Internet Villages International said this week that it has secured nearly $1 billion in financial backing for its planned 3 million square foot “data center village” in Annandale, Scotland. The company also said it will partner with APC by Schneider, which will provide the technology and infrastructure for multiple data centers on an initial 125-acre phase of the development. IVI’s long-range plans for the campus, known as ALBA1, include more than 3 million square feet of data center space with a total development cost of 1 billion pounds ($1.6 billion). Internet Villages did not identify the investor who had committed to provide 600 million pounds ($979 million) to back the project. One of the major marketing points for IVI and Scotland locations is the ability to design a data center around renewable energy sources.
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    15. International Hydropower Association World Congress

      International Hydropower Association World Congress
      Melting banks. A tumbling currency. More lousy Björk singles. Iceland's pride has taken a pummeling over the past year. But delegates at this summit will discover that the Arctic nation still has one thing to boast about: its ability to turn water into watts. Hydroelectric dams generate more than 80% of Iceland's electricity. That cheap, clean power could reenergize the economy by attracting electricity-hungry industries. Alcoa has opened a $1 billion aluminum smelter in eastern Iceland, and Microsoft and Google are reportedly considering the country as a data-center site.
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      Mentions: Iceland
    16. The price of carbon and your data center by Doug Mohney

      The price of carbon and your data center by Doug Mohney
      Recent market trading in Europe and U.S. estimates put the price of carbon at around $20 a ton today. By 2010, the non-profit Investor Responsibility Research Center thinks that the world will see pricing of $28.24 per ton, says Forbes. Regardless of the mechanism – a flat carbon emitter tax, cap-and-trade policies, or carbon offset buys – data center operators have to start factoring in the cost of carbon into their operation. First, let’s be honest: It is hard to predict the future with great certainty, doubly so when we move from lies, damned lies, and statistics into the realm of computer modeling built on assumptions that may or may not have to do anything with the real world. However, having said that, barring a sudden set of breakthroughs in energy generation and/or conservation, your electric bill has a good chance of having a carbon tax built into ...
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      Mentions: Doug Mohney Forbes
    17. Saving Green by Going Green by Tate Cantrell

      Saving Green by Going Green by Tate Cantrell
      It’s no secret that companies today are facing mounting pressure from government agencies, media and the concerned public to take major steps in reducing the environmental impact of their traditionally power-hungry data centers. Their efforts range from implementing basic energy assessment programs and enacting green design initiatives to using more eco-friendly materials and seeking out new power sources. In today’s tough economy though, it can’t be just about going green for goodness sake. Smart companies are seeking out opportunities for environmental projects that also work to whittle away at the corporate bottom line. Search for an area of rising cost where a reduction has an overall environmental benefit to a company’s green portfolio. Energy is the most obvious example. As such, power consumption has become a popular target area for greening a data center, but as companies are finding out, it’s not sufficient on its ...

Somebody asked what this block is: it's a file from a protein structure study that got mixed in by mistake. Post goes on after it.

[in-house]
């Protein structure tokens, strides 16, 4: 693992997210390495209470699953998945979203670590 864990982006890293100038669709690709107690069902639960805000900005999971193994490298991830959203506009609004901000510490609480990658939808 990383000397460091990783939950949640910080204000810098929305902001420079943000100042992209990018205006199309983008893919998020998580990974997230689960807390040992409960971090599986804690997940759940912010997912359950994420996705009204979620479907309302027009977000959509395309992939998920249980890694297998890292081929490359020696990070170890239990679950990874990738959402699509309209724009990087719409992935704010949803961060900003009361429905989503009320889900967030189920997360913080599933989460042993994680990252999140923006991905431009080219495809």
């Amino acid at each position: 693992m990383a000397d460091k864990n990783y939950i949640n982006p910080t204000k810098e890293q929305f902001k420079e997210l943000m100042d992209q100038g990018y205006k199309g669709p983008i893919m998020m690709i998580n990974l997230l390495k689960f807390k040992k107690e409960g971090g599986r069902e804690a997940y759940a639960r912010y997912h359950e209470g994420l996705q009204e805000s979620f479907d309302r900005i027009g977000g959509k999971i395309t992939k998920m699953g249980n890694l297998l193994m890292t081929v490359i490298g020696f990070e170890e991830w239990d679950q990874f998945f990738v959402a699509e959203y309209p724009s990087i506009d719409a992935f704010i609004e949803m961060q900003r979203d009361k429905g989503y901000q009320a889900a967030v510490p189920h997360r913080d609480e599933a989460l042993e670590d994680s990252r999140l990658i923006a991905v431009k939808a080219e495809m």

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    18. Iceland is Looking Better than Ever

      Iceland is Looking Better than Ever
      A new study by US real estate specialist, Grubb & Ellis, has identified a pending shortage of data center space in the US. According to this report by DataCenterKnowledge, the situation is becoming critical for companies with large requirements. Jim Kerrigan, director at Grubb & Ellis’ National Data Center Group says there’s only six sites in the US right now that can support 7 megawatts of power or more than 50,000 square feet of contiguous space. Kerrigan and Grubb & Ellis should know too. The company is a major real estate consultant, advisory, brokerage service providers with offices across the US and it is its business to know when people are looking for particular types of real estate, or have rental capacity available. With the US government’s recent announcement that it wants to adopt cloud services, and the global credit crunch delaying new builds, the situation is so bad that ...
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      Mentions: Iceland
    19. Sabey Confirms Huge Quincy Data Center

      Sabey Confirms Huge Quincy Data Center
      It’s official: Sabey Corporation will build a 525,000-square-foot data center campus in Quincy, Wash., the company said today. Sabey will break ground this summer on Intergate.Quincy, which will feature three data center facilities on 40 acres. Sabey Corp. decided to build the campus in Quincy after its leasing success at its Intergate.Columbia in nearby East Wenatchee, where T-Mobile and VMware signed on as tenants within a year of groundbreaking. Sabey, a Seattle-based developer, began evaluating prospects for a data center in Quincy in 2007, and has listed the project on its web site for several months. The new development continues the data center building boom in central Washington, where Microsoft, Yahoo, Ask.com and Intuit, have opened large data centers, drawn by the area’s low power rates and clean hydro-electric power from nearby dams on the Columbia River. Sabey notes that while the other projects ...
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      Mentions: Microsoft Corp
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      Biomass, Fossil Fuel, Fuel Cell, Geothermal, Hydro, Nuclear, Solar, Wind